Jan. 11 Next we headed to Naples, which required a bit of a weather window since you have to go

along the outside of the barrier islands, but we had an uneventful trip.

Lots of birds in Florida! Left us an Anhinga, also known as snakebird, a cousin of the cormorant but with a long snake like neck.


The houses at the entrance to Naples were unbelievable, 20-40 million dollar estates one after another. Our marina ended up being directly under the path of Naples airport, so a constant stream of private jets were landing and taking off. The reviews oddly did not mention this.


We met up with Michelle and her husband Brooks for lunch in Naples. Michelle is Nancy's investment advisor. Her good picks is what helped fund this adventure.


We also did one good deed. A ranger tug that was waiting to get hauled out got caught beneath the pier and there was nobody around. We called our dock master who was able to

go over and find some people to help free the boat before it got permanently damaged.


We needed a good weather window to cross to the Florida Keys and looking at the forecast, we decided to go to Marco Island and rent a car to see the Everglades instead of going by boat to Everglade City.


Jan. 16 We met up with relatives of Jason (John and Donna Davidson). They drove a four hour round trip to have lunch with us! John paddle boarded through the Ockochobee and around the coast of Florida a few years prior, which is another level of planning entirely.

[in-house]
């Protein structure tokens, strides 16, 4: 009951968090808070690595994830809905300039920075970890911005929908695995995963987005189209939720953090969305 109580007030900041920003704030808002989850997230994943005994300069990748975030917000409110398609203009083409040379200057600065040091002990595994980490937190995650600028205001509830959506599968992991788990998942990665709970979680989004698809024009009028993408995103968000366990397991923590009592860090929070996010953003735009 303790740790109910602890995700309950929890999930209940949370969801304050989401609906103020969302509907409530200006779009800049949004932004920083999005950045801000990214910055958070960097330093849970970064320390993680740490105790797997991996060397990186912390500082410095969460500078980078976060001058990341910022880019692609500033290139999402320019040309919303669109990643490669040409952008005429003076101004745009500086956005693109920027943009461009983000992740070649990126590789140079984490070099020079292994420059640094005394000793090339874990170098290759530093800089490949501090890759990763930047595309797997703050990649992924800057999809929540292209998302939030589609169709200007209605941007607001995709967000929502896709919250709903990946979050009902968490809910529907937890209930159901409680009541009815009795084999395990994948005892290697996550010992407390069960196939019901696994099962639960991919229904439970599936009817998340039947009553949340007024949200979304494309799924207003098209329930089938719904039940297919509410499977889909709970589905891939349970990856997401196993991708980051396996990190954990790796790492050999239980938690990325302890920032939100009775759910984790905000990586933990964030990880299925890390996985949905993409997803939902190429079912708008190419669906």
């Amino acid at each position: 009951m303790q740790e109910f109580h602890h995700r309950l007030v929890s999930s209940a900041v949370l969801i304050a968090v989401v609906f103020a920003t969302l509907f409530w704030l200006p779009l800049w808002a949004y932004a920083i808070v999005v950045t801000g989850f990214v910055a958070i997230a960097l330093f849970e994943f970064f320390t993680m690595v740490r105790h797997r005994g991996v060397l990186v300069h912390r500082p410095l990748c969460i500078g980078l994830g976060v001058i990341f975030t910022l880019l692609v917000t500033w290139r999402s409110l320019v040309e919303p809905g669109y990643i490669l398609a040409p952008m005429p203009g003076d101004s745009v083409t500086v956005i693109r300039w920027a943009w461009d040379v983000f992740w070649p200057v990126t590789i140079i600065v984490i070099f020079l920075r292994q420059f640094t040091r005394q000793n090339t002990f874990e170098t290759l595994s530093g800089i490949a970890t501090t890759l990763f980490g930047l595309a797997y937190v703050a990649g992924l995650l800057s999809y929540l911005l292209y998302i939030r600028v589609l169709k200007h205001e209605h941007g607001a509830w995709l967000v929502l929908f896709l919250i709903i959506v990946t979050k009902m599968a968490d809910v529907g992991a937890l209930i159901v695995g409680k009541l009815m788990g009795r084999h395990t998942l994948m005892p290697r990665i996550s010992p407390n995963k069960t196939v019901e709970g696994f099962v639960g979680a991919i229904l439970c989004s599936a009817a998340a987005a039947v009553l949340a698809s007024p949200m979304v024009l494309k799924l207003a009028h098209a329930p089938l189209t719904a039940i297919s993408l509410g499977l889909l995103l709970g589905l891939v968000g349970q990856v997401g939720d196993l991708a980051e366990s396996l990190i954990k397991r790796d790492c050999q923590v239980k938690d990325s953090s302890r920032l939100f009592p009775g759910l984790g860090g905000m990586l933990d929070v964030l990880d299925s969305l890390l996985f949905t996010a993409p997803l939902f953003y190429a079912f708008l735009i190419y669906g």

We rented a car and headed to Corey Billie's Everglades tours, where they take you on an airboat to see the alligators and explore the mangroves. The airboats are really fast and it was really fun!

We both got the chance to pick up baby alligators (which made Jason a lot happier than Nancy).


Jan 18. We chose our day to cross to Marathon well and had a smooth ride. We stopped and fueled up at the Safe Harbor (they were all full) and spent the night at Key Colony Beach Marina. Which was tucked away and reasonably priced, but 40% of our boat stuck out of the slip and there was no finger piers, so you had to clamber over the dinghy and up the high sea wall to get on and off. Nancy couldn't get Radar on and off (or herself) without Jason's help.


We had made reservations at Key West, but it was supposed to blow hard for up to 5 days, which would have trapped us in Key West, which we couldn’t afford if we were going to be on time to meet Jen and Nico in Nassau.


We scrambled to find a marina on the lee side of the Keys that could take us for 4-5 days with no luck. Finally, Nancy called over to the most expensive marina in Marathon, Blanco Faro, and they had a slip.

We couldn’t get a full refund for Key West and ended up paying for a night there as well as at Marathon. To make matters worse, the sea wall at Blanco Faro was damaged and no longer protected the half of the Marina where we were docked at high tide. It stayed cold and windy for most of our stay there, so we didn't use their really cool floating lounge.